Also in Slate, Chris Wilson questioned the wisdom of bringing high-speed Internet access to rural America.
The FCC's new National Broadband Plan is huge. That's true physically—at 360 pages, you'll need a fast Internet connection just to get the PDF —and as a matter of scope. The plan, released last week, sketches out a decade's worth of improvements to the nation's infrastructure that will transform how we get our news, entertainment, and phone service, and will improve pretty much every technology you own.
As Julius Genachowski, the chairman of the Federal Communications Commission, sees it, wiring the nation for superfast Internet connections will be as significant as setting up the national electricity grid 100 years ago. That's because the Internet, like electricity, is a foundational technology—it sits beneath a wide range of innovations, some that we can envision today and many we can't. "All text, all audio, all video is going to go over IP networks—why shouldn't it?" Genachowski told me in an interview. "Getting a universal electric grid rolled out all over the country led to a century's worth of new appliances. What we're starting to see now is a new generation of innovation, and instead of appliances it will be applications," Genachowski said. If we can just fix American broadband, he added, "the U.S. can lead in the creation and manufacturing of those applications."
But can we fix broadband? I've explained the shortcomings of America's Internet infrastructure many times—compared with our economic rivals, our Internet lines are generally slower, more expensive, and cover less of the country. The broadband plan's central goal is to make the United States the world's best-connected nation. It does not call for a significant taxpayer-funded investment in these new networks; instead, it outlines a series of rules and incentives to push the telecom industry to improve American broadband. By 2020, if this all comes to pass, 100 million households will have access to an "affordable" Internet connection with download speeds of at least 100 megabits per second (the average connection speed in the United States today is around 4 megabits per second). The plan also calls for schools, hospitals, and other community institutions to have broadband lines of 1 gigabit per second, and for the country to have the world's "fastest and most extensive" wireless Internet service, too.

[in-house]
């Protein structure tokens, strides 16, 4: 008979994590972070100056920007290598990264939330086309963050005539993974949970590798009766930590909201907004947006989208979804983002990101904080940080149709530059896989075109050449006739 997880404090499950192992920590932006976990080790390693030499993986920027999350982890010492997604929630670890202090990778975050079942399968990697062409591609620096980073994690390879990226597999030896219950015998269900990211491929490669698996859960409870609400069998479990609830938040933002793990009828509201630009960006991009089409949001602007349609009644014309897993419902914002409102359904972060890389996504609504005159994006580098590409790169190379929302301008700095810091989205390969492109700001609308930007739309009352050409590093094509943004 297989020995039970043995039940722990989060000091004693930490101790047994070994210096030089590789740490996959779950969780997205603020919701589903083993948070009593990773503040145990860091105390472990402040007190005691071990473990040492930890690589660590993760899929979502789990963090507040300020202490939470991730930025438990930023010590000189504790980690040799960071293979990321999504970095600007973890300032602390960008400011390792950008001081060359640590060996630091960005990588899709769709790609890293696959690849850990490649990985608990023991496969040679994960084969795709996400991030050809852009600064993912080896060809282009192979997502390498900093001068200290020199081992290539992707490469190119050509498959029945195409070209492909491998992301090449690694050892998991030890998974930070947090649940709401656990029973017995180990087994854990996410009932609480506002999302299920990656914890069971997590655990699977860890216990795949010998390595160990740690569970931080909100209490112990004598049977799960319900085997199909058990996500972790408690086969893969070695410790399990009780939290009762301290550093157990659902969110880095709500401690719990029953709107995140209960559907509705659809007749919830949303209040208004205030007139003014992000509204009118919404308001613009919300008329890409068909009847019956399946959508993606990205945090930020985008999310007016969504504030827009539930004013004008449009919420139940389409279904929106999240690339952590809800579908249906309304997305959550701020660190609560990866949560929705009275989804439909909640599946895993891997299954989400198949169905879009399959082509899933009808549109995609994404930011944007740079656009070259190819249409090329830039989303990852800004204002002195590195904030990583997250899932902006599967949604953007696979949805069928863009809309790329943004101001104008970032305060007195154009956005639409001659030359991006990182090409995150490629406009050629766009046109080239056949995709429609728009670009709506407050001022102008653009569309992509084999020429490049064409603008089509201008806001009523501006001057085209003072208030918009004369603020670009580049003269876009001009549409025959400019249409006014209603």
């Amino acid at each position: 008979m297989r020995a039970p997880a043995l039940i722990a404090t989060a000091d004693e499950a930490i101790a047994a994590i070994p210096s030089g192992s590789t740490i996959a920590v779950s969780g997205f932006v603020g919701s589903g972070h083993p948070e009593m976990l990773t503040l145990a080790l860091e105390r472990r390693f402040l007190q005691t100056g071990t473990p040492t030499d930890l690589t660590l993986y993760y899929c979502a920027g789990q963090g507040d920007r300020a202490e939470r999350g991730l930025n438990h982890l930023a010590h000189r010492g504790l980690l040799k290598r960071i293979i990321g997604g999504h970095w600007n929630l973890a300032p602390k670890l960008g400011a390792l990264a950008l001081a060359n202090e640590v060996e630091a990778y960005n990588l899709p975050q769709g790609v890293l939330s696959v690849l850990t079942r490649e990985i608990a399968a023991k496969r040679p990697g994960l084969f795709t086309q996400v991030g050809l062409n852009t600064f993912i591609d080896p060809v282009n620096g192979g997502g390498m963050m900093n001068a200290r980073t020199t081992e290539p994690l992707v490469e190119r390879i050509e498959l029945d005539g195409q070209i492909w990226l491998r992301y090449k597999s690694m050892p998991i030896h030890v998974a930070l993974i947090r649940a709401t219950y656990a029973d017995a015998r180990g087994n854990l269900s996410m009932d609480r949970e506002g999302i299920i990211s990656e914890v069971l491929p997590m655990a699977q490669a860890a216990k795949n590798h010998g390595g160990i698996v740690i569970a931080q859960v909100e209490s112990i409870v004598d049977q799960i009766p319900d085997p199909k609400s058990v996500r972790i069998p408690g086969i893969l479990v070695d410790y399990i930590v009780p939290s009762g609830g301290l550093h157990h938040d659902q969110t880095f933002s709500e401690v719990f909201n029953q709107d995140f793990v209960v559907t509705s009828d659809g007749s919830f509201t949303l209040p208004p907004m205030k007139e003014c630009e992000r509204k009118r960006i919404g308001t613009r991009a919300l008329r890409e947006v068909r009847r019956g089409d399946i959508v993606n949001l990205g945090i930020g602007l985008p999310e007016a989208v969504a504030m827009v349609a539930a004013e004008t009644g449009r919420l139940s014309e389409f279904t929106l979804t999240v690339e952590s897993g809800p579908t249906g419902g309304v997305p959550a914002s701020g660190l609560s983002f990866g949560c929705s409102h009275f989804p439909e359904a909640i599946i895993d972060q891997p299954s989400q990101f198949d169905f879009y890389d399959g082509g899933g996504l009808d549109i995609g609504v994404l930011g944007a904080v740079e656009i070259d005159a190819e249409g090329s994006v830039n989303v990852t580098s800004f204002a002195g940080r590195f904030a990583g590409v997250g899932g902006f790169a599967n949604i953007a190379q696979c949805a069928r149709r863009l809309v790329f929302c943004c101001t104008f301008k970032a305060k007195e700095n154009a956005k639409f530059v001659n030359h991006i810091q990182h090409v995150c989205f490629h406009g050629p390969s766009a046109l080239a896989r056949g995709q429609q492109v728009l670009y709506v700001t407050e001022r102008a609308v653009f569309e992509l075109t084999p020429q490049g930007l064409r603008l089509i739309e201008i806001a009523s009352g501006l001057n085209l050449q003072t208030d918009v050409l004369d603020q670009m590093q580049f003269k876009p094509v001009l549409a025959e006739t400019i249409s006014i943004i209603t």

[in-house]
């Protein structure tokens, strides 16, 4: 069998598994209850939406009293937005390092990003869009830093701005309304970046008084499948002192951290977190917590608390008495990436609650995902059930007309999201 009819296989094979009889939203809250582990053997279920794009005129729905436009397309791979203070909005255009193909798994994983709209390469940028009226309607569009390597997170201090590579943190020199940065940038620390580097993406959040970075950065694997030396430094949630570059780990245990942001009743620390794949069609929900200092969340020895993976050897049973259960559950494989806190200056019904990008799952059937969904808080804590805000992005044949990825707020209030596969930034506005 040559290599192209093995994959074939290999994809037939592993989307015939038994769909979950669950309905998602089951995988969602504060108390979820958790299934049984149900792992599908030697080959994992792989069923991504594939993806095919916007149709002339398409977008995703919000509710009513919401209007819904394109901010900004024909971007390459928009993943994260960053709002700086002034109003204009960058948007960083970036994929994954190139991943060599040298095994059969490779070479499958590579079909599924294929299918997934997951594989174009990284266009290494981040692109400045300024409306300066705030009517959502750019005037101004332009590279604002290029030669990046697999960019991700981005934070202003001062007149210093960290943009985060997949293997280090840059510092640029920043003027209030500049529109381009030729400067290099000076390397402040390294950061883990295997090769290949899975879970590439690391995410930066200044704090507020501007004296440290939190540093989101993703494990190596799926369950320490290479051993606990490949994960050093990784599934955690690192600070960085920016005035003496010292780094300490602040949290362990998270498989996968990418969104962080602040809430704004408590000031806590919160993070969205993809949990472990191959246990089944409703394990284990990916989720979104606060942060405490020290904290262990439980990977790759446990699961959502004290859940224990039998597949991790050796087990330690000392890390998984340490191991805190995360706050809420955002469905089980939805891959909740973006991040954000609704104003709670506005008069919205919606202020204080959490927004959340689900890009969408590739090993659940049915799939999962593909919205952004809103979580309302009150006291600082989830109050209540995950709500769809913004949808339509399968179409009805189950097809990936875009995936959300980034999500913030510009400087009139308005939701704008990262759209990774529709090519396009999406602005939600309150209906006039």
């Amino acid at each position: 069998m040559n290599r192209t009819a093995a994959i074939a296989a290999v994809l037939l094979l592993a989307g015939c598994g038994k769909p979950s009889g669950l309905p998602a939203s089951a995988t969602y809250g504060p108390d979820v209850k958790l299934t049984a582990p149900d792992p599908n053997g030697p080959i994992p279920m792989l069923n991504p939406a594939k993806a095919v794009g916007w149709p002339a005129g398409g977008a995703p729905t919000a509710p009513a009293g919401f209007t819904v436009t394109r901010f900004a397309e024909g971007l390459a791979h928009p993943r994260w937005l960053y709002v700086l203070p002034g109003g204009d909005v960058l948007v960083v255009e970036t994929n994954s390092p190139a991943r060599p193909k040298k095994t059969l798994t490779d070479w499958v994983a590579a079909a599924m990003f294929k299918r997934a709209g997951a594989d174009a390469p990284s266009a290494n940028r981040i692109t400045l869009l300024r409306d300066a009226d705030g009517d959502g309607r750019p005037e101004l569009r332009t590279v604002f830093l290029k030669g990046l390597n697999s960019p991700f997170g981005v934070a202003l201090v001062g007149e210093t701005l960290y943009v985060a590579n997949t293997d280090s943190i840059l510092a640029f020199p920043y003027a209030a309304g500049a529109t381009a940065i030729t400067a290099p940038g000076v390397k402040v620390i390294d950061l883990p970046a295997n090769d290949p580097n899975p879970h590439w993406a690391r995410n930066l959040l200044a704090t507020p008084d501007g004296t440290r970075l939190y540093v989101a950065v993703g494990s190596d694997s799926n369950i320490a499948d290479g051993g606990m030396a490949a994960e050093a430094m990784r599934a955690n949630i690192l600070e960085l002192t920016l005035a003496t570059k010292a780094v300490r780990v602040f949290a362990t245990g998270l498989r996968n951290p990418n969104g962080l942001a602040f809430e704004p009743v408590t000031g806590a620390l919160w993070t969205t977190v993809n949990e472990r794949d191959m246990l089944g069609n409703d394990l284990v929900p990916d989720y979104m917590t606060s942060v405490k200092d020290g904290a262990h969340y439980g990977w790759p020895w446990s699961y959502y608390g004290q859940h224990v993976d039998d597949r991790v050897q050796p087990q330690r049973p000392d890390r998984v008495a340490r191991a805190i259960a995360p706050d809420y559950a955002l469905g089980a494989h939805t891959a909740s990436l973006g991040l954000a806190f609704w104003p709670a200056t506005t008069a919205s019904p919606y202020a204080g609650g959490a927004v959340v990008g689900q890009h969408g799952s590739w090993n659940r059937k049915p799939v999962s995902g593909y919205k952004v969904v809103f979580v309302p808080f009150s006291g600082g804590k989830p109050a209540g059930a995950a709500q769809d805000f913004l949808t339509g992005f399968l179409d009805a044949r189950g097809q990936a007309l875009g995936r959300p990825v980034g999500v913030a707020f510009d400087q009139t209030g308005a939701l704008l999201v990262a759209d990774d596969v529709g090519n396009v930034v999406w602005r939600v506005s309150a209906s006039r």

These are huge goals, and I'd love for all of them to come true. Yet I am a bit skeptical that they're achievable, for a few reasons. First, there's the standard disclaimer that applies to all efforts to remake national infrastructure: Politics will get in the way. At this point, the broadband plan is simply a draft; Congress has to pass legislation for many of the plan's recommendations to take effect, and lobbyists from the cable, phone, and entertainment industries are sure to play a big role in that process.
Everyone who studies communications policy understands that there is one main way to improve the speed and reduce the price of Internet lines: Foster more competition between broadband companies. Today most Americans can choose between just two Internet providers—your phone company or your cable company. This is a recipe for stasis. Because we're pretty much trapped, neither provider has much incentive to create faster, cheaper lines. Can the FCC really do anything to improve that picture?
When I asked Genachowski about competition in broadband, he described a few major policies outlined in the plan. First, the FCC wants to educate people about the inadequacy of their current broadband lines. The agency has found that most Internet plans don't live up to the upload and download speeds they claim to deliver. Under the plan, the FCC would set up a regime to monitor the actual speeds of Internet lines; then it will show us a kind of broadband nutrition label when we go to select a new plan. The label would tell you how fast a line you're actually getting and would also explain what you could do on that plan. "It might say something like, For a YouTube video to work in small box without buffering, you'll need this speed, but for full-screen high definition video, you'll need this speed," Genachowski explained. These consumer labels, the FCC says, will have the same impact on broadband that miles-per-gallon disclosures had on the car industry—they allowed customers to seek out more efficient cars and in turn pushed car companies to emphasize efficiency.